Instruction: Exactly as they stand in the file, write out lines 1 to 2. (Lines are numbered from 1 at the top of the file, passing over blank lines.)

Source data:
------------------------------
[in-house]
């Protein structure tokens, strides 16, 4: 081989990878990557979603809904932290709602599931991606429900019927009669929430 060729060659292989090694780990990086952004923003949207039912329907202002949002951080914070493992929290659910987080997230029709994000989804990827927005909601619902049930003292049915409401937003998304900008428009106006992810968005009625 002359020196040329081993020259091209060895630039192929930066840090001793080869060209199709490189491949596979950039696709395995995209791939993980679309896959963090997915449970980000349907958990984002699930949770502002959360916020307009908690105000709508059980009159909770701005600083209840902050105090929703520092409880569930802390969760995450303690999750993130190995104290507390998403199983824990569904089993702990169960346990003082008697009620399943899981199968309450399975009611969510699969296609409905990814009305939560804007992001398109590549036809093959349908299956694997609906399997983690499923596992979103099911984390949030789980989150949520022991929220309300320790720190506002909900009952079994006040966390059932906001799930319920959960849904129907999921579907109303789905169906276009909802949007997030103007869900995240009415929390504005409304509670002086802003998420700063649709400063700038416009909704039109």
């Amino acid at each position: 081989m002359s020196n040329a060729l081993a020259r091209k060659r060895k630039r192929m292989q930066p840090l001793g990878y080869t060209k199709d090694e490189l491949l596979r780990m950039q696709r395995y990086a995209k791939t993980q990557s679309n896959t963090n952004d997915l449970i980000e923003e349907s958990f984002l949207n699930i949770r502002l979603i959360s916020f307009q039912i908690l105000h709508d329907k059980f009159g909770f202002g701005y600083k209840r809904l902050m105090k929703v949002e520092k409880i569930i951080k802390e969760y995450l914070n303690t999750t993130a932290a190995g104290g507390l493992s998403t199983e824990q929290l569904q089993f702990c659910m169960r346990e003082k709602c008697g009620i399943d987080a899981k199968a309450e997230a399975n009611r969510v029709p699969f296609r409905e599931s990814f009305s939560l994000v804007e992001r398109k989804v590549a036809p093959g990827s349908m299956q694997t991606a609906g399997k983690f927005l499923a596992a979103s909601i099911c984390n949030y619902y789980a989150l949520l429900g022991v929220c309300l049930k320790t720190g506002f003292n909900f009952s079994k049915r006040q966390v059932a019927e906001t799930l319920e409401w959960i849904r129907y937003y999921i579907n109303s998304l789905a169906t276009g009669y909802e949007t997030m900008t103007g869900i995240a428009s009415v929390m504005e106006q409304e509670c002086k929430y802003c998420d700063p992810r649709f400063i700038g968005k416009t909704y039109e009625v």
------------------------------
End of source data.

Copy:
[in-house]
């Protein structure tokens, strides 16, 4: 081989990878990557979603809904932290709602599931991606429900019927009669929430 060729060659292989090694780990990086952004923003949207039912329907202002949002951080914070493992929290659910987080997230029709994000989804990827927005909601619902049930003292049915409401937003998304900008428009106006992810968005009625 002359020196040329081993020259091209060895630039192929930066840090001793080869060209199709490189491949596979950039696709395995995209791939993980679309896959963090997915449970980000349907958990984002699930949770502002959360916020307009908690105000709508059980009159909770701005600083209840902050105090929703520092409880569930802390969760995450303690999750993130190995104290507390998403199983824990569904089993702990169960346990003082008697009620399943899981199968309450399975009611969510699969296609409905990814009305939560804007992001398109590549036809093959349908299956694997609906399997983690499923596992979103099911984390949030789980989150949520022991929220309300320790720190506002909900009952079994006040966390059932906001799930319920959960849904129907999921579907109303789905169906276009909802949007997030103007869900995240009415929390504005409304509670002086802003998420700063649709400063700038416009909704039109």